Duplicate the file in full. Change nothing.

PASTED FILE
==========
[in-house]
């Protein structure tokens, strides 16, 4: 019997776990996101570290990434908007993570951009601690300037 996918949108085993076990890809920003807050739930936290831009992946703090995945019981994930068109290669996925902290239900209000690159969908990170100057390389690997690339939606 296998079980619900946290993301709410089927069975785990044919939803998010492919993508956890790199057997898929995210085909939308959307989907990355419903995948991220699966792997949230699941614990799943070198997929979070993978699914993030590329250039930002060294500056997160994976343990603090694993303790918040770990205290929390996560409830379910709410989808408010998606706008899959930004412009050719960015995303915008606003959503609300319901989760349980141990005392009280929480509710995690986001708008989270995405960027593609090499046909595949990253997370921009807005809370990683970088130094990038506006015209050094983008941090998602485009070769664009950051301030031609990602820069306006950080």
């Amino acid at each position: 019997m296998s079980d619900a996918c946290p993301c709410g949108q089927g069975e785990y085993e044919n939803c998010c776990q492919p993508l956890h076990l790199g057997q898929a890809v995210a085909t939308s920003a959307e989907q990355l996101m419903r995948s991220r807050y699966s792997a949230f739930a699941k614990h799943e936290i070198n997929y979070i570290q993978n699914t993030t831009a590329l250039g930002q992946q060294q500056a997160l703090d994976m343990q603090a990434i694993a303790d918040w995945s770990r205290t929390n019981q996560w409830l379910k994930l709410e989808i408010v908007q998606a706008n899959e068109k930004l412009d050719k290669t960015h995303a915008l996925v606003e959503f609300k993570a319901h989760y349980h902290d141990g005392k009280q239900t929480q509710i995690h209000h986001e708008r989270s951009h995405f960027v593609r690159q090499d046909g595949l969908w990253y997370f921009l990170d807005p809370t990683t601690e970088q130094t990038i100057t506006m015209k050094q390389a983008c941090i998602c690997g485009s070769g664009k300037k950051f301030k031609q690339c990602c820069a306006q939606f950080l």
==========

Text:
[in-house]
């Protein structure tokens, strides 16, 4: 019997776990996101570290990434908007993570951009601690300037 996918949108085993076990890809920003807050739930936290831009992946703090995945019981994930068109290669996925902290239900209000690159969908990170100057390389690997690339939606 296998079980619900946290993301709410089927069975785990044919939803998010492919993508956890790199057997898929995210085909939308959307989907990355419903995948991220699966792997949230699941614990799943070198997929979070993978699914993030590329250039930002060294500056997160994976343990603090694993303790918040770990205290929390996560409830379910709410989808408010998606706008899959930004412009050719960015995303915008606003959503609300319901989760349980141990005392009280929480509710995690986001708008989270995405960027593609090499046909595949990253997370921009807005809370990683970088130094990038506006015209050094983008941090998602485009070769664009950051301030031609990602820069306006950080």
């Amino acid at each position: 019997m296998s079980d619900a996918c946290p993301c709410g949108q089927g069975e785990y085993e044919n939803c998010c776990q492919p993508l956890h076990l790199g057997q898929a890809v995210a085909t939308s920003a959307e989907q990355l996101m419903r995948s991220r807050y699966s792997a949230f739930a699941k614990h799943e936290i070198n997929y979070i570290q993978n699914t993030t831009a590329l250039g930002q992946q060294q500056a997160l703090d994976m343990q603090a990434i694993a303790d918040w995945s770990r205290t929390n019981q996560w409830l379910k994930l709410e989808i408010v908007q998606a706008n899959e068109k930004l412009d050719k290669t960015h995303a915008l996925v606003e959503f609300k993570a319901h989760y349980h902290d141990g005392k009280q239900t929480q509710i995690h209000h986001e708008r989270s951009h995405f960027v593609r690159q090499d046909g595949l969908w990253y997370f921009l990170d807005p809370t990683t601690e970088q130094t990038i100057t506006m015209k050094q390389a983008c941090i998602c690997g485009s070769g664009k300037k950051f301030k031609q690339c990602c820069a306006q939606f950080l």